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Maine's Stressed Health Care Workers Find Support From Peers Online

Robert F. Bukaty
AP Photo
Medical personnel discuss patients that had been admitted for testing for the coronavirus at the entrance Central Maine Medical Center on Friday, March 13, 2020, in Lewiston, Maine

The coronavirus pandemic has thrust us all into a new situation that can be disorienting. That's especially true for doctors and nurses who are treating patients with an illness they've never seen before. On Tuesday, the Mills administration launched a new statewide telephone line to support frontline workers, but there are also local efforts underway — including a new online peer support group at Maine Medical Center.

Health care workers don't typically line up to expose their vulnerabilities, especially the emotional kind.

"We have the kind of mentality of, we'll just get through this, because that's what we need to do."

But COVID-19 is testing that, says Dr. Christine Hein. She's the associate medical director of the emergency department at Maine Medical Center and the chief wellness officer.

Credit Maine Medical Center
Dr. Christine Hein is the associate medical director of the emergency department at Maine Medical Center and the chief wellness officer.

"Medicine is a lot about pattern recognition, and we don't have that pattern here. So I would compare it to maybe flying an airplane without the instrument panel and without any vision."

Which creates a lot of new stresses for health care workers, often rooted in a fear of the unknown.

"There's the fear of bringing this home to your family. No one understands exactly how this is spread. I mean, we obviously know that it's spread by contact and droplets. But the risk of airborne transmission and how long it can survive on different materials becomes a really front and center concern for people who are kind of working in that environment all day long and then going home to their children and their partners."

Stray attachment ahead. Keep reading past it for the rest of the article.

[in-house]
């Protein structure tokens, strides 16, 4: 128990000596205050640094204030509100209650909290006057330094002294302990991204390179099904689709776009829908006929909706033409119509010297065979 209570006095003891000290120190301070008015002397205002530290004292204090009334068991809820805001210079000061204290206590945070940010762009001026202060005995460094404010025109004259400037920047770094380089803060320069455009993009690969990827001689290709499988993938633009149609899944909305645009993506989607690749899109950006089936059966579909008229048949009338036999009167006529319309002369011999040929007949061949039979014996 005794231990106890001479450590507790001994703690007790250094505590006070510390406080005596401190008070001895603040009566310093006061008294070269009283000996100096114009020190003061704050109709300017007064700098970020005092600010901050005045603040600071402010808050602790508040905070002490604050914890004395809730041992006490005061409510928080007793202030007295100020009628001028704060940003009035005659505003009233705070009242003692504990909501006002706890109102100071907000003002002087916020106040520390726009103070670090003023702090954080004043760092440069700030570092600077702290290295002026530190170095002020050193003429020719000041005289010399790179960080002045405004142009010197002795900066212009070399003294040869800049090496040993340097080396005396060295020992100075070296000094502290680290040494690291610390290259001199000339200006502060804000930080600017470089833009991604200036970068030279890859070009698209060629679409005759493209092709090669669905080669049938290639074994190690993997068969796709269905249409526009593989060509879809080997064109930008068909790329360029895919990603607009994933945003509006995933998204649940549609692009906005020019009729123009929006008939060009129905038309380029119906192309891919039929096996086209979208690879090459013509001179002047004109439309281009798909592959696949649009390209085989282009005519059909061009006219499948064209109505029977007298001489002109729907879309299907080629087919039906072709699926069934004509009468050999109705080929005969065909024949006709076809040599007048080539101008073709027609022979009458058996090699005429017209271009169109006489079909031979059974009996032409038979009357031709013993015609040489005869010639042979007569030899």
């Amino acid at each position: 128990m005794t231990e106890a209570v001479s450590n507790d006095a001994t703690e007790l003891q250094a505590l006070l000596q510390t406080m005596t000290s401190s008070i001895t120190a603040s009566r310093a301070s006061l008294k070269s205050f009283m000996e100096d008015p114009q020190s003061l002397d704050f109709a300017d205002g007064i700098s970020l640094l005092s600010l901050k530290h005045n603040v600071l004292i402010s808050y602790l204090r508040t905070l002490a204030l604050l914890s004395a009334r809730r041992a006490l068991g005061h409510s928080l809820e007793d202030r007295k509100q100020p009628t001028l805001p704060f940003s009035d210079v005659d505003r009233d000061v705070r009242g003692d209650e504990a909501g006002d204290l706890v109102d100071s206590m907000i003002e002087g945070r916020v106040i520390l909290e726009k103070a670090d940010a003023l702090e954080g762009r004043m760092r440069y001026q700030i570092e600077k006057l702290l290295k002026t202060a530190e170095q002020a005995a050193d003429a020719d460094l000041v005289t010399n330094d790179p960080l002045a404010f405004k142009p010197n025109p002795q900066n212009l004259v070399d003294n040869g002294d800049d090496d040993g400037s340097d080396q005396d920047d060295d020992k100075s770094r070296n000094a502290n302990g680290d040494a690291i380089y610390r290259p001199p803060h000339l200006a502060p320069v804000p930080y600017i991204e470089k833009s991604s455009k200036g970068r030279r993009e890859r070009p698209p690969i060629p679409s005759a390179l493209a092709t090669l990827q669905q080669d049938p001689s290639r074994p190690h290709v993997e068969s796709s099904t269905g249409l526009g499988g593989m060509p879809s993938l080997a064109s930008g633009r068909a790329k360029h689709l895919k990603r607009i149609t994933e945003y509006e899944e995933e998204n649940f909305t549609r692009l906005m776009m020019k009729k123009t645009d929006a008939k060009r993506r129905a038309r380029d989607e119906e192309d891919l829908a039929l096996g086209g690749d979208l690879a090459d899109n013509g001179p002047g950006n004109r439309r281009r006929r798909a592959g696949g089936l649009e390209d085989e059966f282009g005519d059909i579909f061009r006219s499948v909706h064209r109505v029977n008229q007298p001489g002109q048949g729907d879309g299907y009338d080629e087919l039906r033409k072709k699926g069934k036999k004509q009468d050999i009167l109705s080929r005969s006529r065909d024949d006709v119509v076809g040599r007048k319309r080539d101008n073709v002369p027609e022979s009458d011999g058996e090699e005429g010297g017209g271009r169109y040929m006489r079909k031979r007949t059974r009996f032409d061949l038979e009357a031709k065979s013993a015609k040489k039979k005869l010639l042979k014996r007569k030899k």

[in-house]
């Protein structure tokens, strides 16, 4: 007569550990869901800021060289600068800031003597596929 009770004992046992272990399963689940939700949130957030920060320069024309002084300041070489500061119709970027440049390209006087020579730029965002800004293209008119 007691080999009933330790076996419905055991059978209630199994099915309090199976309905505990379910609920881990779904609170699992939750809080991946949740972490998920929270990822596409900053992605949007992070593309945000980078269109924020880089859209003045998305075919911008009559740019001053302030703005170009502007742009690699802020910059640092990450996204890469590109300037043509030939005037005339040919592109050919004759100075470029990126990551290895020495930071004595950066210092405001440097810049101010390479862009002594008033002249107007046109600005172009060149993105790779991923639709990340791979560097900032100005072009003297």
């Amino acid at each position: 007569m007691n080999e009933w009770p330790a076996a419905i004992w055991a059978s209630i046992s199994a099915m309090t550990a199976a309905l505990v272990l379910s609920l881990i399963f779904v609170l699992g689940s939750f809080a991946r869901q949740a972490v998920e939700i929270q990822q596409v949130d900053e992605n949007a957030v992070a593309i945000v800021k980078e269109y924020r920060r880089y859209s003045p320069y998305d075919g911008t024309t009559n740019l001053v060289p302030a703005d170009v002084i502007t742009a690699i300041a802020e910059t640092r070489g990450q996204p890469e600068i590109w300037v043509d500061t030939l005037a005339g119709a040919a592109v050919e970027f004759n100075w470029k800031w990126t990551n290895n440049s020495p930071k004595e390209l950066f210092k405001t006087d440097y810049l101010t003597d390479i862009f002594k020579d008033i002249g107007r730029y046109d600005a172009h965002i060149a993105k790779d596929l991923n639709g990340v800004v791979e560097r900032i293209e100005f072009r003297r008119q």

This is, of course, a situation that health care workers across the country are dealing with. And because so far Maine has been spared a surge of COVID-19 cases, doctors like Hein are able to learn from their counterparts in other states that have become hot spots.

And Hein says one take-away is clear: "emotional support was something that was going to help sustain the ability to provide high quality care throughout this."

Maine Medical Center already has a peer support program to provide emotional first aid to doctors and nurses dealing with difficult situations. But now that staff are facing a pandemic, Hein says she and others realized that the hospital needed to provide regular check-ins dedicated solely to issues around COVID-19. So they started a weekly peer support group online. It's been going for about a month and typically draws between one to two dozen staff each meeting.

Credit Maine Medical Center
MacVane remembers showing up for work the day after Maine recorded its first confirmed case of COVID-19.